William Somerset Maugham’s Up at the Villa begins with a description of almost unbearable loveliness: The villa stood on the top of a hill. From the terrace in front of it you had a magnificent view of Florence; behind was an old garden, with few flowers, but with fine trees, hedges of cut box, grass walks and an artificial grotto in which water cascaded with a cool, silvery sound from a cornucopia.
Who wouldn’t want to stay in such a place, especially if you could lounge about the garden and read books? Mary Panton, a young widow, is staying in the villa, recuperating from the physical and emotional trauma endured during years of marriage to an alcoholic, wastrel, wife-beater, womaniser of a husband whom she could not leave because of his emotional dependence on her. His death in an accident frees them both and her lawyer sagely advises her to marry next time for position and companionship. At that time Mary had found the advice absurd having no desire to get married again but now having received a proposal from Sir Edgar Swift, she wonders whether she should say yes to a life that would offer her security and comfort. Edgar – years older than her and actually a contemporary of her father in the Indian Civil Services – has cared for her right from the time she was in her teens. And now he has been offered the governorship of Bengal and he wants to get married to her before taking up his new position in India. Touched by his long devotion to her and thrilled about being the wife of a man in such an important position, Mary is yet in something of a fix and asks for a couple of days to think it over. That night, even as Edgar leaves town for an important meeting, Mary goes to a party where there a few other English expatriates. Amongst them is Rowley Flint, known as something of a scoundrel with a bad record of loving girls and ditching them. He had been paying a great deal of attention to Mary but even she is shocked when he proposes marriage to her. Two proposals in one day! Mary who thinks Flint is simply being odious, sobs out the story of her wretched married life and makes up her mind to marry Edgar.
On her way back, she runs into a young man who had been playing violin at the restaurant they had dined in. He is a wretched player yet Mary had given him a hundred lire note in a burst of generosity. Now seeing him standing forlorn, hungry, and tired, and being in an overwrought condition herself, she takes him to the villa and quite before knowing it she finds herself cooking for him, waltzing with him, and finding herself in bed with him. Karl (that’s the name of the violinist) tells her that he is the son of an Austrian policeman who shot himself when the Nazis marched into Austria. He himself rebelled against their rule and was put into a concentration camp from where he escaped later and made his way to Italy where he barely manages to scrap along. Sometimes, he says, he wants to end it all the way his father did. Full of pity for the young man and yet desirous of seeing him leave before dawn breaks, Mary offers him money.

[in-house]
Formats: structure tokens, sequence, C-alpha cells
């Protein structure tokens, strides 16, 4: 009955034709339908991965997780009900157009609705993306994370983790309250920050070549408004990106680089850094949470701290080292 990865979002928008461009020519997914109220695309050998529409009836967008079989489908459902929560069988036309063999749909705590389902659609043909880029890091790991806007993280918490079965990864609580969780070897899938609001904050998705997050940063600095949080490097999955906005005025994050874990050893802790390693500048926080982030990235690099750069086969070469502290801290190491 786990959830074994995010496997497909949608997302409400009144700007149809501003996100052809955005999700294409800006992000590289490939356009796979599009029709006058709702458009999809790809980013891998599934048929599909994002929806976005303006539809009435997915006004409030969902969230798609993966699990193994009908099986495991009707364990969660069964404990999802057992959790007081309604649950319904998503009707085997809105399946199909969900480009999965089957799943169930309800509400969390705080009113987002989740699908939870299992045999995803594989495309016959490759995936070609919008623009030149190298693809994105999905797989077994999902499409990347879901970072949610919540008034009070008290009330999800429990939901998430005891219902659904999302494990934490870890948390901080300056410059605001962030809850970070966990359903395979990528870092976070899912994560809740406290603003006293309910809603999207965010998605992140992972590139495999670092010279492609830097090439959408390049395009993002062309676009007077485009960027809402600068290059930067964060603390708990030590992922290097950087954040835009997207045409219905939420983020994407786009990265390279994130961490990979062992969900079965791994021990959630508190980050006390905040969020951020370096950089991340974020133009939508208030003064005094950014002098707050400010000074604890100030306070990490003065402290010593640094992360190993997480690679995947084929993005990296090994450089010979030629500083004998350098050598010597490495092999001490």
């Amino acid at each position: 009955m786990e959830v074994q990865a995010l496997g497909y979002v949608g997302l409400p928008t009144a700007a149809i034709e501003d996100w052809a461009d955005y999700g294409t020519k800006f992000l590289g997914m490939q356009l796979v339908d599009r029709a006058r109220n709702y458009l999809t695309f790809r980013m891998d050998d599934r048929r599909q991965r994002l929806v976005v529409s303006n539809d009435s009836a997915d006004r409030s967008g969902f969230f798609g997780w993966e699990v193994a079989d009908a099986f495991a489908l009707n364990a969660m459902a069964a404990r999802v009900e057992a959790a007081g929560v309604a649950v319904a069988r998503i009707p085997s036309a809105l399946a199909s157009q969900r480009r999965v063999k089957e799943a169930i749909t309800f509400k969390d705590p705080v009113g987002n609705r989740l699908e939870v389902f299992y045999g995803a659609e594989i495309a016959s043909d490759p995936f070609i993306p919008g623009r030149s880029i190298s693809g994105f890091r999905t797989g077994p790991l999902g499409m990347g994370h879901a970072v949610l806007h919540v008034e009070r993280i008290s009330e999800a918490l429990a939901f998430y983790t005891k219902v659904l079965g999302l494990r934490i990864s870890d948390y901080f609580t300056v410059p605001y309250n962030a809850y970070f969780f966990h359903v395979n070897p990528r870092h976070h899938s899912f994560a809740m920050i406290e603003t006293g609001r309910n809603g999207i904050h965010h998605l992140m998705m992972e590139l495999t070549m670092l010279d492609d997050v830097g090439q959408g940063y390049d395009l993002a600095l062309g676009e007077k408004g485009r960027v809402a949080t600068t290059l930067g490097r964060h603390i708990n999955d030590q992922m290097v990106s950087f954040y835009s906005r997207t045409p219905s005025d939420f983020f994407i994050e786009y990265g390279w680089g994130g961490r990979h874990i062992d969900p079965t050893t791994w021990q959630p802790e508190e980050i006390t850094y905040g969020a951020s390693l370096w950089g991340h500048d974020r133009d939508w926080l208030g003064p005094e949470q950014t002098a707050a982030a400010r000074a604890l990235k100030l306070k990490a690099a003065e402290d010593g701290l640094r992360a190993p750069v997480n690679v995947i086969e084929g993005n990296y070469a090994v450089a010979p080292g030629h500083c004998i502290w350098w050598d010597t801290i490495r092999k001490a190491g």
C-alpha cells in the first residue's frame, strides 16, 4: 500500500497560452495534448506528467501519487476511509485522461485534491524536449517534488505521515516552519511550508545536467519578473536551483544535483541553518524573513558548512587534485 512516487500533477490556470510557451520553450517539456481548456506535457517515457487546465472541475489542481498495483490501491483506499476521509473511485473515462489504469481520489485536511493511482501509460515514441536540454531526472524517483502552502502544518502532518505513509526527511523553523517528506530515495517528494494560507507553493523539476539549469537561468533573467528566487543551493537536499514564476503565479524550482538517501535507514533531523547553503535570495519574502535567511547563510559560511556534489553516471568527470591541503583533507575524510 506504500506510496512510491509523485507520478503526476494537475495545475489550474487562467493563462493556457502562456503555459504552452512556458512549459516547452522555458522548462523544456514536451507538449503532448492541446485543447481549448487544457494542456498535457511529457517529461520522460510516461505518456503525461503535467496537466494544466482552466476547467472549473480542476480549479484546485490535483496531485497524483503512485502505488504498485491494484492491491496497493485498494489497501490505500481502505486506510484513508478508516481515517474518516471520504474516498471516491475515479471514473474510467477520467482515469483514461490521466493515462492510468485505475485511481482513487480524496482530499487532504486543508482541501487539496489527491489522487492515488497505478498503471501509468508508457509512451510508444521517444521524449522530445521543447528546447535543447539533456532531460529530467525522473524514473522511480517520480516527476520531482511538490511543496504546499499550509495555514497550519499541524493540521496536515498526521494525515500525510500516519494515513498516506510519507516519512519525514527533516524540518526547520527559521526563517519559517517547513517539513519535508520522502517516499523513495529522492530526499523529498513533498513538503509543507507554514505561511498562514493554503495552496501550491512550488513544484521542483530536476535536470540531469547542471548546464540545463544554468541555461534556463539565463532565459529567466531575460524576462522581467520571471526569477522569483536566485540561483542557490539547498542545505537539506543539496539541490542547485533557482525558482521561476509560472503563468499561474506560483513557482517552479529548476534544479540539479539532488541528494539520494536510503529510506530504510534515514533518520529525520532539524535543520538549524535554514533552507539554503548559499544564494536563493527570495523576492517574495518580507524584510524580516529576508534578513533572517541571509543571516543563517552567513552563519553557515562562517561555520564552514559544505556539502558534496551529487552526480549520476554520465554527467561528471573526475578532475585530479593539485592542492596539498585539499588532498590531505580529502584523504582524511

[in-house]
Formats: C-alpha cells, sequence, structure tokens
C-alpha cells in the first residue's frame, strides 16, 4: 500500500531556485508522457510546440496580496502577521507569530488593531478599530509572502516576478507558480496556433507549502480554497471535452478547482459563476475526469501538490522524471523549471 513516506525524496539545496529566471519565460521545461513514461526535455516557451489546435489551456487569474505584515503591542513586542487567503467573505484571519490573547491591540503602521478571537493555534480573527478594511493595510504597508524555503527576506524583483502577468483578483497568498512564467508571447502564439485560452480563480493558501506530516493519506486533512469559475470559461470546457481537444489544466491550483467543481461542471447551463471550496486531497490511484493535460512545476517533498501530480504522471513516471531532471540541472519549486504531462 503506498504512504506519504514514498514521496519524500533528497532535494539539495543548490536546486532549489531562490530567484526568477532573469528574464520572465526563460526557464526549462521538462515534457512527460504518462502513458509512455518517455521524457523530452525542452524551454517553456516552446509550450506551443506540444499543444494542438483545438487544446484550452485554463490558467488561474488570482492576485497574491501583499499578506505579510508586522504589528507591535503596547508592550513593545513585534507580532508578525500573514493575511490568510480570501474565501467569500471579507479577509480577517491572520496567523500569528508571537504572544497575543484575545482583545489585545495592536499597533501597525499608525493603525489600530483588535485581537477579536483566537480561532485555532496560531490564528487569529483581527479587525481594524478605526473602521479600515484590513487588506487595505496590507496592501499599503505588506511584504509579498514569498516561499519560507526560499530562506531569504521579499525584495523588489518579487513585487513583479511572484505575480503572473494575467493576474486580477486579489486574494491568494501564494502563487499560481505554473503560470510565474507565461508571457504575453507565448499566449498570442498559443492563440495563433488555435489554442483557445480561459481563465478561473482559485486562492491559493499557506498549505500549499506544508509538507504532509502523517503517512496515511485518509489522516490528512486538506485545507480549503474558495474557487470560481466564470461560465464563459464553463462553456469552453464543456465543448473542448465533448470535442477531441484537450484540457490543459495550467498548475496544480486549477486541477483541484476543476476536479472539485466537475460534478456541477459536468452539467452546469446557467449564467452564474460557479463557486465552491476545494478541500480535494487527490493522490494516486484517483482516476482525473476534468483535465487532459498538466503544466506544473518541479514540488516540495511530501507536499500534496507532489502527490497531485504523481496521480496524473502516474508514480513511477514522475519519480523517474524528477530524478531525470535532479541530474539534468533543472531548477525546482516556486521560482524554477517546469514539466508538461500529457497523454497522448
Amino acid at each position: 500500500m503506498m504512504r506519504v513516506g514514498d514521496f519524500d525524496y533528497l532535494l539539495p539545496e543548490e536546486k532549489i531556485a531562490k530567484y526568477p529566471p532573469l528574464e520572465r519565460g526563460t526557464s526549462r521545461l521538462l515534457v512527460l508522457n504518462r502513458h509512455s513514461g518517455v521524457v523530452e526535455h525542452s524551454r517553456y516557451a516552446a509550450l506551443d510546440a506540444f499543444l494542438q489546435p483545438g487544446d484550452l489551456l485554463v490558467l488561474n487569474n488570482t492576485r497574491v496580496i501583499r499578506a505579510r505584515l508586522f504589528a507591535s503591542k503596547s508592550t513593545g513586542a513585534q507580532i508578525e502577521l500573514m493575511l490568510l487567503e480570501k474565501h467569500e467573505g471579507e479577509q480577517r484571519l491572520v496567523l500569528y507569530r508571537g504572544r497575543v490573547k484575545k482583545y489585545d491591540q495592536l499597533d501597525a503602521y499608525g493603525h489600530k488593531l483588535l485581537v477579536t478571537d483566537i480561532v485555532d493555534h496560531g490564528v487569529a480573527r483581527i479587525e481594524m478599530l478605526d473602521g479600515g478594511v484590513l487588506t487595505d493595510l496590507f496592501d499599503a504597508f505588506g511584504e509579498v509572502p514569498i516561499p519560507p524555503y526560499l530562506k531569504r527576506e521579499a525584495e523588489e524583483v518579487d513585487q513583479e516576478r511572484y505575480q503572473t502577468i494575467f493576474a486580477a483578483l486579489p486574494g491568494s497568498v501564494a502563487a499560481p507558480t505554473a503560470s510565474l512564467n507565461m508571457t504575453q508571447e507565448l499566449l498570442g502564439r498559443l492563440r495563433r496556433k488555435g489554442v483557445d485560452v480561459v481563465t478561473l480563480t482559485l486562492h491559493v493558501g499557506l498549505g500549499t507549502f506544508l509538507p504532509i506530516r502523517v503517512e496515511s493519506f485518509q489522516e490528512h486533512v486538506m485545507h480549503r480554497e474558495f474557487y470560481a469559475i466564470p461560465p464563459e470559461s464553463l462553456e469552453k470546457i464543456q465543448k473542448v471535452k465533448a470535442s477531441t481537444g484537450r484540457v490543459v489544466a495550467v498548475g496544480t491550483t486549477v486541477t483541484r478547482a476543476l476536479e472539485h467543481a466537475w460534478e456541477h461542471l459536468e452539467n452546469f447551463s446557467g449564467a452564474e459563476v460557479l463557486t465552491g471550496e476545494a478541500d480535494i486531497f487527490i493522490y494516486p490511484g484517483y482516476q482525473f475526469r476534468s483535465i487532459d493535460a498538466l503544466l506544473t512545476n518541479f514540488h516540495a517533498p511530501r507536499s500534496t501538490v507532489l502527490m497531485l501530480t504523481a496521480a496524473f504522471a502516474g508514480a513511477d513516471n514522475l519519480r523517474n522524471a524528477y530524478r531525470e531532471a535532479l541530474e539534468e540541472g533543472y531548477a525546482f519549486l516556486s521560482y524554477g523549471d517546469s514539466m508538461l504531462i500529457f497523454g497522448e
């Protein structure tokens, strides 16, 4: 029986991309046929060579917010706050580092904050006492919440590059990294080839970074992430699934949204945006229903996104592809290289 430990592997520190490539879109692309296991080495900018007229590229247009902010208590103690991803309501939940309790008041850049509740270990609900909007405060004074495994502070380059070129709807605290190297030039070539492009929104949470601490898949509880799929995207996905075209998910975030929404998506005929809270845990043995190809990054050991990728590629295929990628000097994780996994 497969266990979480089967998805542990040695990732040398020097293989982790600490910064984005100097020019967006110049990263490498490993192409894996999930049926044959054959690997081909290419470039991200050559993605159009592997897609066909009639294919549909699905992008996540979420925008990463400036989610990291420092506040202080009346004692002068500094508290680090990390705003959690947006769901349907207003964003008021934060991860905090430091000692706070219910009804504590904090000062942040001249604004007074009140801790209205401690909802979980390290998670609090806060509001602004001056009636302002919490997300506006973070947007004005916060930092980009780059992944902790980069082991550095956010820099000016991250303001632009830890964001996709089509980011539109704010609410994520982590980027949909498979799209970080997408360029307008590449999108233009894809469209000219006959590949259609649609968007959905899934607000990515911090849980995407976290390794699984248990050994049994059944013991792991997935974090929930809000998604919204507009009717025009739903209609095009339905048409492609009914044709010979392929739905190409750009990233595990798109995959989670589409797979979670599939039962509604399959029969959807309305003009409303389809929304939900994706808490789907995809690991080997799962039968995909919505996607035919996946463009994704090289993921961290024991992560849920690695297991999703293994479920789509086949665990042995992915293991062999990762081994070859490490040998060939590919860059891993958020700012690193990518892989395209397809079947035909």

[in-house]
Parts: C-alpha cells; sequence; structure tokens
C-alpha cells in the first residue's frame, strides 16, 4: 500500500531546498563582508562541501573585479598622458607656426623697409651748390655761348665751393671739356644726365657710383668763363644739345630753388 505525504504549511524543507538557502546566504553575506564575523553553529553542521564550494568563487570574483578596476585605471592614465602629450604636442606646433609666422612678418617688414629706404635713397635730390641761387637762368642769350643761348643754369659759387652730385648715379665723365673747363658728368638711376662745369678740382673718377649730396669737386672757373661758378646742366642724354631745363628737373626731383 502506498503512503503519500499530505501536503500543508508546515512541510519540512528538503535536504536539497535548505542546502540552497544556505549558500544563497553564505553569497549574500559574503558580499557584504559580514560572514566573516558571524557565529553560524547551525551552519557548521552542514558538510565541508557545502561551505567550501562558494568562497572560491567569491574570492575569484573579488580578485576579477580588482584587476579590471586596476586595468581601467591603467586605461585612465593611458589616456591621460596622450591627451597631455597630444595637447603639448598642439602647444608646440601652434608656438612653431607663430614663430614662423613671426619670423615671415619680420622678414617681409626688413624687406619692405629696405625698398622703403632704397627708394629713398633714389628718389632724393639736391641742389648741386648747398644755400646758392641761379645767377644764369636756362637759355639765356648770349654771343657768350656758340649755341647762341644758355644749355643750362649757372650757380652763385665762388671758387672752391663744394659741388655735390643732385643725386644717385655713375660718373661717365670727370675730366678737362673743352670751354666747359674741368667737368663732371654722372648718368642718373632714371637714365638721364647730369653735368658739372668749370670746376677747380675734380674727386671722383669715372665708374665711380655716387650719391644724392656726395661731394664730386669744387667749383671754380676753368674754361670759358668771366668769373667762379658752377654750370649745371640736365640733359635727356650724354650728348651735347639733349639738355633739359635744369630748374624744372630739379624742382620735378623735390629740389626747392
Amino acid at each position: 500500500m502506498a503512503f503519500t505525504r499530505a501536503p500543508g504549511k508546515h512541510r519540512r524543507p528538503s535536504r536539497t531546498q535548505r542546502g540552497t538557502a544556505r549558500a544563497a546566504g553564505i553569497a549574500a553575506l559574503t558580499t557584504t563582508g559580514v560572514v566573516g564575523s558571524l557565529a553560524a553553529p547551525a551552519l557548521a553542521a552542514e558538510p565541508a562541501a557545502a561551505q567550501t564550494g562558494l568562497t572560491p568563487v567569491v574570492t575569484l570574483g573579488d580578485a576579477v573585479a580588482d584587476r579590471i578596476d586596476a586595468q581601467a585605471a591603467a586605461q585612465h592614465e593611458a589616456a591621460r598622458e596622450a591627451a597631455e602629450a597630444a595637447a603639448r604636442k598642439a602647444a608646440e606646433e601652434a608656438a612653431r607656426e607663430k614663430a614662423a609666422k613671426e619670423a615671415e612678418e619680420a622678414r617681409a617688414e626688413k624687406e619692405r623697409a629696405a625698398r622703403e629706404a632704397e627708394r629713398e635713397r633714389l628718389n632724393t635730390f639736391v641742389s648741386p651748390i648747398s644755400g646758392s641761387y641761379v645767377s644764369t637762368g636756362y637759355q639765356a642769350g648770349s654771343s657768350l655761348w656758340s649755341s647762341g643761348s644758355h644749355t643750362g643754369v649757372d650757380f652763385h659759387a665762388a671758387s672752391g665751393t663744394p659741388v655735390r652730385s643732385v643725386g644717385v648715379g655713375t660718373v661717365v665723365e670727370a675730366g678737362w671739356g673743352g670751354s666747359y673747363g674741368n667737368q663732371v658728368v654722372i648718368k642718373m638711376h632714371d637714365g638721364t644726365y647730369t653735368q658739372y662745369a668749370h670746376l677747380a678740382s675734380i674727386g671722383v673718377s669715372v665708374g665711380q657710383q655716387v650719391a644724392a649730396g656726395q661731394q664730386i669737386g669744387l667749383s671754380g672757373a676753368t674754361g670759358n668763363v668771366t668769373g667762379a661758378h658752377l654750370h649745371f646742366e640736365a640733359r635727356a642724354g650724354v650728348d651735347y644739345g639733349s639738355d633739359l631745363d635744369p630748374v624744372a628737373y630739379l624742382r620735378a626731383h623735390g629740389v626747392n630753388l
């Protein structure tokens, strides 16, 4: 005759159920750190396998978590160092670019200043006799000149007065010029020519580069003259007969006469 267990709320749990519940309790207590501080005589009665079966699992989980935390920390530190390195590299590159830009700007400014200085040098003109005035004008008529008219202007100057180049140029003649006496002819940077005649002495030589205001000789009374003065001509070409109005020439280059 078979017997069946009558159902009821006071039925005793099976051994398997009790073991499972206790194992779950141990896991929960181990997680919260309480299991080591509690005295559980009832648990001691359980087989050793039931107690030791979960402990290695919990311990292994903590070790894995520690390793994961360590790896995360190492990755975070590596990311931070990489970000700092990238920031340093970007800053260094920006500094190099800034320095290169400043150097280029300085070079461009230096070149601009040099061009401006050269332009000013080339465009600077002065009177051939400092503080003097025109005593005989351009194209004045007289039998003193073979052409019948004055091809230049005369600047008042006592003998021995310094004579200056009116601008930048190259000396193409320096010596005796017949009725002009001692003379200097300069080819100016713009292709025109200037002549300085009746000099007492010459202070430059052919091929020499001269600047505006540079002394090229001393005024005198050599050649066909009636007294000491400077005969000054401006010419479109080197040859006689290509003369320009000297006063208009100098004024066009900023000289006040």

It is absolutely the worst thing she could have done and soon enough there is blood spilled and the villa changes from a place of sanctuary to a haunted place of dark deeds.
Up at the Villa raises a lot of uncomfortable questions. How far should one play with the emotions of another human in order to exalt your sense of the self? The English expatriates, living in a blissful paradise, seem unconcerned about the happenings of the world as it slowly falls to pieces. (The book was first published in 1941 and depicts the period just before the second world war). The dismissal of Karl by the characters and the narrative seems ominously like what happens to little people in all grand narratives. More than the Empire-builder Edgar Swift, the stiff-upper lip Mary, and the lovable scoundrel (as only the British can be) Rowley Flint, it was the marginalised figure of the Austrian refugee who really made an impression on me.
This book had long been on my wishlist and I found it unputdownable, finishing it virtually in one sitting.
First Line: The villa stood on the top of a hill.
Title: Up at the Villa
Author: W. Somerset Maugham
Publication Details: Middlesex: Penguin, 1967
First Published: 1941
Trivia: The book was filmed in 2000 by Philip Haas.
Other books read of the same author: Cakes and Ale, The Magician, The Painted Veil, The Razor’s Edge, and Numerous short stories.
Entry for FFB @ Pattinase.